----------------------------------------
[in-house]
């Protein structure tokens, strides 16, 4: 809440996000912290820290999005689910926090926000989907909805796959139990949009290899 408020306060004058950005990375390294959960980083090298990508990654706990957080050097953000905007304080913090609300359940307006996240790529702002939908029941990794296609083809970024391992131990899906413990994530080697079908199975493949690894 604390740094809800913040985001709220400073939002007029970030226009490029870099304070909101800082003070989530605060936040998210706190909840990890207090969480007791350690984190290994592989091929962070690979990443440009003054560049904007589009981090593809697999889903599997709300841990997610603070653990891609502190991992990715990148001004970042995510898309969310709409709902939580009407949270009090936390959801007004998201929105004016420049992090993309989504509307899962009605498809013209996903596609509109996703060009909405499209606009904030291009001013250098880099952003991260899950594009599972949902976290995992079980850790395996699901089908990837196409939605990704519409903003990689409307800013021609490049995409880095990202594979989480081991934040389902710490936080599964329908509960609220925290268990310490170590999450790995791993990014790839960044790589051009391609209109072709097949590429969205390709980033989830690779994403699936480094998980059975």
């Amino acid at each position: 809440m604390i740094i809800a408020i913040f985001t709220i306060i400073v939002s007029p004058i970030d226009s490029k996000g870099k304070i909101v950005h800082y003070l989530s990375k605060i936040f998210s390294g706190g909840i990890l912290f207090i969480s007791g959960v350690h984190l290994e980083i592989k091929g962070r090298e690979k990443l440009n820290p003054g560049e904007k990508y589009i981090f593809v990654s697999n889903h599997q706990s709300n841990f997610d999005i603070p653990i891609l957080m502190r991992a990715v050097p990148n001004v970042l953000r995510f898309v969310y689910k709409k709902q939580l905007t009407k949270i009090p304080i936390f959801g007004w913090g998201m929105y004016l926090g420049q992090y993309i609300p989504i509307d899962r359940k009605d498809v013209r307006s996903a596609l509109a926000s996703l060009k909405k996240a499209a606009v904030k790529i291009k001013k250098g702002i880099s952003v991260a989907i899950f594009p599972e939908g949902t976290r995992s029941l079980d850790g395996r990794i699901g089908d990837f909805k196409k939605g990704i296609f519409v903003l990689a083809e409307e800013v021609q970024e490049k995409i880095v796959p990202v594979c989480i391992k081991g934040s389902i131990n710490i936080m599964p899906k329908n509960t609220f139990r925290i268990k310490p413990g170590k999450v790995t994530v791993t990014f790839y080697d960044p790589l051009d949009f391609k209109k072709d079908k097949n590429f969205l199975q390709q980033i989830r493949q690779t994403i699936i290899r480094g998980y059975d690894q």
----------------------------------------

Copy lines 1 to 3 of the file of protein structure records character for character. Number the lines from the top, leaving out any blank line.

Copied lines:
[in-house]
């Protein structure tokens, strides 16, 4: 809440996000912290820290999005689910926090926000989907909805796959139990949009290899 408020306060004058950005990375390294959960980083090298990508990654706990957080050097953000905007304080913090609300359940307006996240790529702002939908029941990794296609083809970024391992131990899906413990994530080697079908199975493949690894 604390740094809800913040985001709220400073939002007029970030226009490029870099304070909101800082003070989530605060936040998210706190909840990890207090969480007791350690984190290994592989091929962070690979990443440009003054560049904007589009981090593809697999889903599997709300841990997610603070653990891609502190991992990715990148001004970042995510898309969310709409709902939580009407949270009090936390959801007004998201929105004016420049992090993309989504509307899962009605498809013209996903596609509109996703060009909405499209606009904030291009001013250098880099952003991260899950594009599972949902976290995992079980850790395996699901089908990837196409939605990704519409903003990689409307800013021609490049995409880095990202594979989480081991934040389902710490936080599964329908509960609220925290268990310490170590999450790995791993990014790839960044790589051009391609209109072709097949590429969205390709980033989830690779994403699936480094998980059975």
């Amino acid at each position: 809440m604390i740094i809800a408020i913040f985001t709220i306060i400073v939002s007029p004058i970030d226009s490029k996000g870099k304070i909101v950005h800082y003070l989530s990375k605060i936040f998210s390294g706190g909840i990890l912290f207090i969480s007791g959960v350690h984190l290994e980083i592989k091929g962070r090298e690979k990443l440009n820290p003054g560049e904007k990508y589009i981090f593809v990654s697999n889903h599997q706990s709300n841990f997610d999005i603070p653990i891609l957080m502190r991992a990715v050097p990148n001004v970042l953000r995510f898309v969310y689910k709409k709902q939580l905007t009407k949270i009090p304080i936390f959801g007004w913090g998201m929105y004016l926090g420049q992090y993309i609300p989504i509307d899962r359940k009605d498809v013209r307006s996903a596609l509109a926000s996703l060009k909405k996240a499209a606009v904030k790529i291009k001013k250098g702002i880099s952003v991260a989907i899950f594009p599972e939908g949902t976290r995992s029941l079980d850790g395996r990794i699901g089908d990837f909805k196409k939605g990704i296609f519409v903003l990689a083809e409307e800013v021609q970024e490049k995409i880095v796959p990202v594979c989480i391992k081991g934040s389902i131990n710490i936080m599964p899906k329908n509960t609220f139990r925290i268990k310490p413990g170590k999450v790995t994530v791993t990014f790839y080697d960044p790589l051009d949009f391609k209109k072709d079908k097949n590429f969205l199975q390709q980033i989830r493949q690779t994403i699936i290899r480094g998980y059975d690894q």